Whether or not you’re involved in any online communities, you probably have an idea of what they are. Just as an example, communities could focus on a common love for the same breed of dog, a conviction that whitewater rafting is the greatest vacation adventure, or a passionate belief that chocolate is one of the basic food groups essential for life! Participants in online communities can become very devoted to the interests they share and engage in wide-ranging dialog on the subject.
You might wonder what talent communities could have to do with your job search campaigns and career management planning. A recent post on ERE.net (one of my favorite sites) gives some potentially valuable insights into this subject. The article by Raghav Singh, “Talent Communities: Come As You Are,” takes the view that talent communities can allow recruiters to engage in online conversations with potential candidates that give them an advantage in the recruitment process. However, he also believes that “recruiters and hiring managers make too much of people’s online posts and using them in a hiring process is fraught with problems.”
Singh further states that social media can facilitate the process of getting to know candidates well and the best way to accomplish that is through talent communities, adding that “people open up in communities if it’s a place where they believe that their views and opinions are respected and where they can have a dialog.” He takes the majority of recruiters to task for believing that a talent community “is a Facebook page where you post your jobs and collect likes…”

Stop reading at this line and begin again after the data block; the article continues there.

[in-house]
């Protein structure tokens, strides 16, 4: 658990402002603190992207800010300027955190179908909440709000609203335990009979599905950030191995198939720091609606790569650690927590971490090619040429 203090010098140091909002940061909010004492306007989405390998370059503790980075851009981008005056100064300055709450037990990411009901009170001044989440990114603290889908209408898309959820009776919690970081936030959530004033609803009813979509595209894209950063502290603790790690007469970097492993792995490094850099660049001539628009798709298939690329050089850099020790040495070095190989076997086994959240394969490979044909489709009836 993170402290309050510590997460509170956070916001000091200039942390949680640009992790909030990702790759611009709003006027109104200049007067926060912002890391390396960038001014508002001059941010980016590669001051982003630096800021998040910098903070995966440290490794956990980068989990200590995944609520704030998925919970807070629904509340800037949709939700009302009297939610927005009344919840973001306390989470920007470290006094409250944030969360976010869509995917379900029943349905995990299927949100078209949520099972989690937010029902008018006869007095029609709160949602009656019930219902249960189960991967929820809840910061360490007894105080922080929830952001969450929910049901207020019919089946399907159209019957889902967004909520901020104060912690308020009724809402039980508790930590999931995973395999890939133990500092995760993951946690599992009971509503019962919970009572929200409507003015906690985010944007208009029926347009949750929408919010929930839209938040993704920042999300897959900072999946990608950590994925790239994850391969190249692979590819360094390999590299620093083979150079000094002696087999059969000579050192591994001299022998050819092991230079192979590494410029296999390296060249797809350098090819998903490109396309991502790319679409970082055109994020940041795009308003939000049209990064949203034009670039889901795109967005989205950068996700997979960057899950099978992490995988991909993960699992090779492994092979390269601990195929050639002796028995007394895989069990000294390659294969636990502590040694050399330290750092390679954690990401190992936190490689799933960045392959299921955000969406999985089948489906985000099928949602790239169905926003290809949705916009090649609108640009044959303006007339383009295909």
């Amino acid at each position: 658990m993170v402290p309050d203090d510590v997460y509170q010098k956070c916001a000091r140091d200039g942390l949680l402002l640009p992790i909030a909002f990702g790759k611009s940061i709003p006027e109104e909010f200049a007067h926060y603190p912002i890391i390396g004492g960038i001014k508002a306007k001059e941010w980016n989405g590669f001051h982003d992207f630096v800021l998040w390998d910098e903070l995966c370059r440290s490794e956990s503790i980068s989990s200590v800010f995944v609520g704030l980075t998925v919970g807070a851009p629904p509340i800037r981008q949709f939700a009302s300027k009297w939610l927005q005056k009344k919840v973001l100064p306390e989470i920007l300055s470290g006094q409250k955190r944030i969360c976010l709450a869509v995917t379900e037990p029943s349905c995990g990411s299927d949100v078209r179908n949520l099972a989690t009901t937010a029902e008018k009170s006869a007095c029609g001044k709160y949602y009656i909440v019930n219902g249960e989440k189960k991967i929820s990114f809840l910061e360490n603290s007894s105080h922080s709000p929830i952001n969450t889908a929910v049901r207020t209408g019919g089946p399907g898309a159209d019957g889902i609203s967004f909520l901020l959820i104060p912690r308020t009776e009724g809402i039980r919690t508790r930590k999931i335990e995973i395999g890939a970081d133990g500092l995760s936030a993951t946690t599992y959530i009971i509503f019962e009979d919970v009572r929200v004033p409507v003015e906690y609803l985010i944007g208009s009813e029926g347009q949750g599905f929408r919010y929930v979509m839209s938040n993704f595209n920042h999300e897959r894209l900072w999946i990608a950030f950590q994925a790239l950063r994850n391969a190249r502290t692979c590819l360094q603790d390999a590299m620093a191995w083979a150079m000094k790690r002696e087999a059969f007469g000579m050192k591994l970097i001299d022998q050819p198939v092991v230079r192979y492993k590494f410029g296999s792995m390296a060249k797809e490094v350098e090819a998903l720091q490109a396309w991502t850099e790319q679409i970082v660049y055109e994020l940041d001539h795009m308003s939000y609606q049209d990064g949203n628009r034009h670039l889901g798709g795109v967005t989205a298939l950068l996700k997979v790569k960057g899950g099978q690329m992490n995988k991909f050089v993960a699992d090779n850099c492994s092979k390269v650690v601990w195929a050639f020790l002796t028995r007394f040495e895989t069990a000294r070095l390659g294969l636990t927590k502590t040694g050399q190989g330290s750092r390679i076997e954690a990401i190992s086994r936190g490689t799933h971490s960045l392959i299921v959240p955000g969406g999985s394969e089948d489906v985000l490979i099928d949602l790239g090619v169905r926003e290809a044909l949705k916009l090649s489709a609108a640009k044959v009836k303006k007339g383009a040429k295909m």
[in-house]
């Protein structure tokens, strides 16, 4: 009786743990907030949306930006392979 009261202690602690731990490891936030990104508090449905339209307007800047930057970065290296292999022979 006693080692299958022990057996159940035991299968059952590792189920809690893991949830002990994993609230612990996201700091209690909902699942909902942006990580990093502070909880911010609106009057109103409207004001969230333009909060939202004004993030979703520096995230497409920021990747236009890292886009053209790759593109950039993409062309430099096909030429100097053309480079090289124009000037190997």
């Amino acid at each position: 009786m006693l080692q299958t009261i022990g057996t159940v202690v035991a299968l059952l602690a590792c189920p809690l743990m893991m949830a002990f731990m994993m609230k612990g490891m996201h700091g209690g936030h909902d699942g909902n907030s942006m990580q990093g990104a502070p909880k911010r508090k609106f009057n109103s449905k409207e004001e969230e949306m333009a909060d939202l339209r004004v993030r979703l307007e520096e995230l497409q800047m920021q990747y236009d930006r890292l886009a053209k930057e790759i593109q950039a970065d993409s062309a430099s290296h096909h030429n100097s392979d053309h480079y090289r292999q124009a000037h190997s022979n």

This might not be as simple as Googling “talent communities.” Doing that brings up a slew of hits about talent community(ies), but it doesn’t say, for example, “XYZ company has a great online talent community.” I suspect you might have better luck researching specific companies you’re interested in, whether or not they’re currently hiring in your field, and evaluating their candidate outreach setup. For instance, do they have a method that enables you to engage in a dialog with their company–preferably with some of its recruiters and/or hiring managers? If not, or if what they offer is at best a thinly disguised promo for their company (i.e., not a two-way communication street), you might want to look elsewhere.
This might seem like an off-topic item, but it’s really not. We’ve all seen online posts and comments by people who should have their mouths washed out with soap, people whose online behavior would probably earn them a punch in the gut if they did it in person! By the same token, trashing a company on its talent community vehicle would deservedly turn you into toast in that company’s book. Actually, trashing a company anywhere online–even if you think it’s justified–could be highly toxic to your job search or career success.
“Moral” of the story: Conduct yourself in online talent communities–and elsewhere–as respectfully as you would like to be treated, and watch out for companies that don’t return the favor.